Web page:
Team Competency Matrix


Each member of a team has their set of skills that contribute to the overall skillset of the team. However, quite often, these skills are not aligned with the skills that are necessary to develop the future product or service.

To determine and to subsequently decide how to close these gaps, the so called Team Competency Matrix can become useful. This article outlines my experience with this Management 3.0 practice and shows some extensions that I find useful.


Skill Matrix - Preparation
Figure 1: Team Competency Matrix – Preparation
  • Draw a matrix as illustrated in figure 1 on a large whiteboard. In the column headers, write the names of all team members.
  • Bring some sticky dots in three different colours to the workshop


Step 1 – Gather the required skills

Skill Matrix - Step 1
Figure 2: Team Competency Matrix – Step 1
  • In the first column list the skills that are present and the ones that are necessary to build the future product, together with the team.
    • Show the story map, the road map, or the product backlog to support the team.
    • These include technical and functional skills, technologies, tools, processes, practices and can also include soft skills.
    • I recommend, to arrange these competencies in the time these skills are needed (for later prioritisation).
    • I recommend, that the skills itself are defined more precise, e.g. instead of writing “JavaScript”, be more specific, e.g. “JavaScript performance optimisation” or “JavaScript Testing”; instead of “DevOps Skills” write “Docker”, “Chef” or, “Vagrant” or similar etc.
  • In the second column (optional) write down when the skill might be required – (roughly) derived from the roadmap
  • In the third column (optional), write down the duration the skill is needed. This can help to decide later how to improve this skill.
  • In the fourth column (optional), write down the reason why we need to have these skills. This is particularly useful to remember later why developing this skill is important.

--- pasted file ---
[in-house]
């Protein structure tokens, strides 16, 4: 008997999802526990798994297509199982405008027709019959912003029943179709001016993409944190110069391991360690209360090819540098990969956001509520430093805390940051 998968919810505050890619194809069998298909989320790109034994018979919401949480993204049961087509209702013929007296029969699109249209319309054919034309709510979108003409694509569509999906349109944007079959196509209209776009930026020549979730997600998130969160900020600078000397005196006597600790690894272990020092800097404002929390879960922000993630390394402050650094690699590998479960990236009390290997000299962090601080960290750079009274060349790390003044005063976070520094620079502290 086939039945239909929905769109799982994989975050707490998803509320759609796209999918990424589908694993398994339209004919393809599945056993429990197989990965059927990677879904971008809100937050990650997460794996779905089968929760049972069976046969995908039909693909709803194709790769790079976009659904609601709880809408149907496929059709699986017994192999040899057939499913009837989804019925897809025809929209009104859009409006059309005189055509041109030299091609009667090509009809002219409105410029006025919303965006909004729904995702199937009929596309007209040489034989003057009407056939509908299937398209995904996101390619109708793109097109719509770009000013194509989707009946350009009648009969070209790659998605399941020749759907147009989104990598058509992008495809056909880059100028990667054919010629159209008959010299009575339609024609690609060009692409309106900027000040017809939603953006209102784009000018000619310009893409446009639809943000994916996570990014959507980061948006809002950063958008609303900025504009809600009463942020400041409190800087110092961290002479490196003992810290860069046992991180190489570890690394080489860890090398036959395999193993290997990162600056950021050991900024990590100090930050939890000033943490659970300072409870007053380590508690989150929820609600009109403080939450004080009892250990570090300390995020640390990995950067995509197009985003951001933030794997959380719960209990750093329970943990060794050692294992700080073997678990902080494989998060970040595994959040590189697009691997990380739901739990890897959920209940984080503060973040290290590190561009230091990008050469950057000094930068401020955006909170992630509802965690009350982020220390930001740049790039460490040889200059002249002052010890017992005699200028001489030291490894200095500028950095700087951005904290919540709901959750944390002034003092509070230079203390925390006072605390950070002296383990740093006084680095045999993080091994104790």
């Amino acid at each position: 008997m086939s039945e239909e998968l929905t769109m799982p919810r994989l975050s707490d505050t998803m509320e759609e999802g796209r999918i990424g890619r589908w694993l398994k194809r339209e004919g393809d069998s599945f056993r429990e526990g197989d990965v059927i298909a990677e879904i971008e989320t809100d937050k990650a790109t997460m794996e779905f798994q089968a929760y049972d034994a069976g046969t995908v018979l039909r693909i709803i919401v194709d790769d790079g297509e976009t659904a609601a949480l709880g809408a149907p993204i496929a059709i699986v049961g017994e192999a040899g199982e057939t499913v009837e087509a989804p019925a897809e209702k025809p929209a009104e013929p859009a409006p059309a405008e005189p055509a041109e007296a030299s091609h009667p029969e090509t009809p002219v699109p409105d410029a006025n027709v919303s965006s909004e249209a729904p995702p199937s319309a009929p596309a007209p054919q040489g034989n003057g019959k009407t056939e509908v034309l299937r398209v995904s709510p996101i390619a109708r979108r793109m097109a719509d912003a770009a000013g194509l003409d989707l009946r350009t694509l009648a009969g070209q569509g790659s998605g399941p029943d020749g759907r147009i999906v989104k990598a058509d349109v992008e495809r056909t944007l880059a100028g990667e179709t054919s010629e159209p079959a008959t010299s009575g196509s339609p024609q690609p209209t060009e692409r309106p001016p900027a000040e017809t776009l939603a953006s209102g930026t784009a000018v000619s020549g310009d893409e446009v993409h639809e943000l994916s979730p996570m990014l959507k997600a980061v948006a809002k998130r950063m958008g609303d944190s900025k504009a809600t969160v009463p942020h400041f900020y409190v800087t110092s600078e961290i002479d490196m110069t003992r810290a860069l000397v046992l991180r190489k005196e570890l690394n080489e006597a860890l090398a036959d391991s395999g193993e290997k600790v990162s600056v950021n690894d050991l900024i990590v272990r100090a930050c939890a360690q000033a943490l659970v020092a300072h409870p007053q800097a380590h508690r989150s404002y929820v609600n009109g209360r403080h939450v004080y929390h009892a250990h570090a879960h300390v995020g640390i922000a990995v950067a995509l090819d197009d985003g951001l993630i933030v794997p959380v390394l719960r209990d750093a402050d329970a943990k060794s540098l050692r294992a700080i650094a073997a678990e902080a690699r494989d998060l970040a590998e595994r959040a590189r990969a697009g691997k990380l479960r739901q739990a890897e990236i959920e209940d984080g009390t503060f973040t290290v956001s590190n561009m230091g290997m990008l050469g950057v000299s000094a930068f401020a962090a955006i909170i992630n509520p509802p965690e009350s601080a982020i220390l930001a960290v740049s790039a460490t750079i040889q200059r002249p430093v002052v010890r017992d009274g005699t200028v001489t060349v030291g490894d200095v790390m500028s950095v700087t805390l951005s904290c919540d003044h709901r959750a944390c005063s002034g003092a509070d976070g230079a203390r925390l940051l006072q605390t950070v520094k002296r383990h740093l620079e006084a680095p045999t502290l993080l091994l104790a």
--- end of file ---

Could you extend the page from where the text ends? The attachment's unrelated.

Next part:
• In the fifth column write down the level and number of skills that are needed
    • Jurgen Apello suggests a simple measurement.
      • Expert Knowledge – I can teach others (green)
      • Practitioner – I have done it before (yellow)
      • Novice – I only have a vague understanding what you are talking about (red)
    • This coarse scale might not be able to represent the skill levels realistically; however, I find that anything more granular would make it more complicated for the team to agree on. You can compensate this drawback by defining the skills more precise, as mentioned above.

Step 2 – Collect the skills of the team members

Skill Matrix - Step 2
Figure 3: Team Competency Matrix – Step 2
  • In the next step, the participants should do a self-assessment of their expertise in these skills by placing dots (in the colours above) in the concrete columns.
  • Discuss the skills when you see the bigger picture (the skillset of the whole team).

Step 3 – Find ways to develop the missing skills

Skill Matrix - Step 3
Figure 4: Team Competency Matrix – Step 3
  • The aim is to align the skills of the team with the skills that are needed to build the product.
  • In the last column write down the action items (todos) that are necessary to close the competency gaps, e.g. training for …, pair-programming of … with …, tech talk about …, invitation of experienced mentors who teach the team in … etc.
  • As we agreed on the order of the items, we already know the priority of the action items (e.g. when to hire an external coach).


  • Place the list of required skills in your workplace. Mark them if this capability was improved as needed.
  • Consider skills building as agreed on above (during the Sprint Planning to include pair programming, as topic for a tech talk, to hire consultants or coaches or support from other departments on time etc.)


  • The Team Competency Matrix can boost the self-confidence of the team (“look how good we already are, we will even get better if we develop …”).
  • I recognised that it often uncovers concealed skills of team members (“I didn’t know that you also have a strong UX background …”).
  • It creates transparency for management and shows how skills building is necessary to develop the future product. This makes it easier to get training, coaching, others approved.

Further Readings


(Title Image by Paul Papadimitriou, Creative Commons 3.0)